[Sca-cooks] Period Ingredients, was Historical Apples

Lilinah lilinah at earthlink.net
Tue Oct 28 13:37:56 PDT 2008

Daniel wrote:
>  if the documentation does not at least
>mention that they are using non-period apples (a caveat similar to what has
>been previously mentioned) then I too would mark the individual down.

De responded:
>  Even for a novice?

I am flabbergasted that some people think that apples in our dishes 
must be guaranteed period or we get points off. Well, Bunky, if this 
applies to apples, it applies to EVERY SINGLE ONE of our ingredients. 
And the idea that we have to explain just how period or non-period 
each and every one of our ingredients is riling me up!

Now, i love doing research. And i do make an effort to replace 
obviously modern ingredients with something a bit less modern. But i 
just don't believe that it is possible for every ingredient.

Take my Rock Cornish Game Hens. I know they're not period. But i also 
know that the chickens sold in the supermarket today in the US are 
not period either.

Now, it was mentioned by someone on this list (Daniel?) that if i 
didn't mention that my diminutive fowl were not period, i should have 
had points taken away. But what i want to know is, if i had used a 
standard chicken from the supermarket, should i have also have had 
points taken away if i neglected to mention that it, too, is far from 

Because, lemme tell ya, when i was a kid the chickens really did NOT 
have such big bazoingers as they do now. I would eat a chicken breast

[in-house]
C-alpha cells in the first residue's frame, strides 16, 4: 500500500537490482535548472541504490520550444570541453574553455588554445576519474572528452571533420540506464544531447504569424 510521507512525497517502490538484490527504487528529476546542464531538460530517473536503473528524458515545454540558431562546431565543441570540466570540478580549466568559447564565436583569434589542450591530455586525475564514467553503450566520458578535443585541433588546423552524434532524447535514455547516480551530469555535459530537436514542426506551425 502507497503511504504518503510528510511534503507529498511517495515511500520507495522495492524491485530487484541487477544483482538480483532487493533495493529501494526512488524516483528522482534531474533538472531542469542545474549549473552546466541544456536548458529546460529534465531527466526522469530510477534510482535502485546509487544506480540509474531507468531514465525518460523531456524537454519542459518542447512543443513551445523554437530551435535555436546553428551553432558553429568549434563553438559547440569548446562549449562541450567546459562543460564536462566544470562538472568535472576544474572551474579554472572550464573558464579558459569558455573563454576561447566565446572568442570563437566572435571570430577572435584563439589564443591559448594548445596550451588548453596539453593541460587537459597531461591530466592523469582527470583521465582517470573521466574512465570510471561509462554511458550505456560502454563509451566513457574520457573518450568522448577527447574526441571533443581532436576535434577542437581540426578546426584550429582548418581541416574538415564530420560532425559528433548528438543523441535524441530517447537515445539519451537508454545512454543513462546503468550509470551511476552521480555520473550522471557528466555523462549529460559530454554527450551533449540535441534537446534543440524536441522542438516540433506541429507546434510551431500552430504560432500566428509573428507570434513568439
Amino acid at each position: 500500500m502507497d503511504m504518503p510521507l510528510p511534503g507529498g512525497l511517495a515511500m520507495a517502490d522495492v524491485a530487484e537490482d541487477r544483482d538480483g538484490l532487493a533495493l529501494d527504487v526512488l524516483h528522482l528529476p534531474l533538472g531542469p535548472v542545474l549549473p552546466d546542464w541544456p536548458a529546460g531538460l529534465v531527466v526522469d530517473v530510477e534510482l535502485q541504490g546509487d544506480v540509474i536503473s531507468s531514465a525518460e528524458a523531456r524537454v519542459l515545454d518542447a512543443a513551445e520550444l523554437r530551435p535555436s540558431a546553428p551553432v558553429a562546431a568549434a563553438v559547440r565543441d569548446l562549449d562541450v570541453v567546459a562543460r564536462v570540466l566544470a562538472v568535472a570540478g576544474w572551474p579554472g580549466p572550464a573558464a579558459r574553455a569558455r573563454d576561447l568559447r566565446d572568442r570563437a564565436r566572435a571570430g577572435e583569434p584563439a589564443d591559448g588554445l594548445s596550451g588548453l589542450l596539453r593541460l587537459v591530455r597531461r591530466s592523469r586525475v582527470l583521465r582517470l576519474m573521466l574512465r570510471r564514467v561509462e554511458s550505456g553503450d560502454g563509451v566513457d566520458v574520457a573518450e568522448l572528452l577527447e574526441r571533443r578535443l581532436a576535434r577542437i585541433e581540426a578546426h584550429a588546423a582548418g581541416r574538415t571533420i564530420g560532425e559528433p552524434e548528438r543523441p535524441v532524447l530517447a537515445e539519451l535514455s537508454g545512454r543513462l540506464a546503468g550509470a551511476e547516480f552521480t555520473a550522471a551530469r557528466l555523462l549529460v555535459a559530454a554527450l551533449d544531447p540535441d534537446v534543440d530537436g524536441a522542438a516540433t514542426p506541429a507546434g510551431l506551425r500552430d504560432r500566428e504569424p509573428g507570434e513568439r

and it was a reasonably sized piece of meat. But nowadays, i cut each 
breast in half again because they are just farkin' HYOOOG!

I've judged a lot of cooking competitions and rarely, if ever, does 
the entrant track down the history, pedigree, heritage, and 
provenance of every ingredient used. And it has NOT been expected of 

I think if someone "goes the extra mile" to get some "perfectly 
period" ingredients, they deserve props (and we have a place on our 
form where judges can add up to 5 additional points). But i don't 
think this should be required, and i think that people should not get 
ding'ed for using chicken, turnips, or salt that they buy in the 


Do we know the breeds of the chicken, beef, lamb, goat, pork, or any 
other domesticated animal we buy in the market? There have been 
intensive and extensive breeding programs throughout the world, 
including even bringing modern animal breeds into developing 
countries, to replace their traditional breeds, which are rapidly 

Do we know the heritage of every herb and spice we use? Can most of 
us say with certainty that such things comes from stock that has not 
been somehow improved or changed over the course of the intervening 
500 years or more? Many spices are grown today far from where they 
were grown "in period". Does this disqualify them? Should we get 
points knocked off for not knowing the provenance of the seasonings 
we use?

How about fruits and vegetables? Do we trace the heritage of the 
seedless raisins we put into a dish? Were seedless raisins even 
common in period? In the 15th c. Ottoman cookbook, for example, there 
are frequently instructions for taking the seeds out of raisins. Same 
goes for turnips, celery (which we all know is totally unlike period 
celery), spinach, chard, cabbages, mushrooms, cherries, strawberries.

Heck, most commercially grown strawberries today (in the US and 
probably most everywhere) are a hybrid of 2 New World strawberries. 
So should people enter dishes only if they grow their own fraise du 
bois (Fragaria vesca) or fraise hautbois (Fragaria moschata)? Should 
their points be decreased for using modern strawberries?

What about rice? wheat? barley? Do we know to what degree what we buy 
has been hybridized over the past 500 years? Do we know just how 
close or far it is from what was used in our recipes?

How about milk? Most commercial milk in the US is from Holsteins that 
have been intensively bred to produce mass quantities of milk (can't 
speak for other countries, but i'm sure you have your own issues).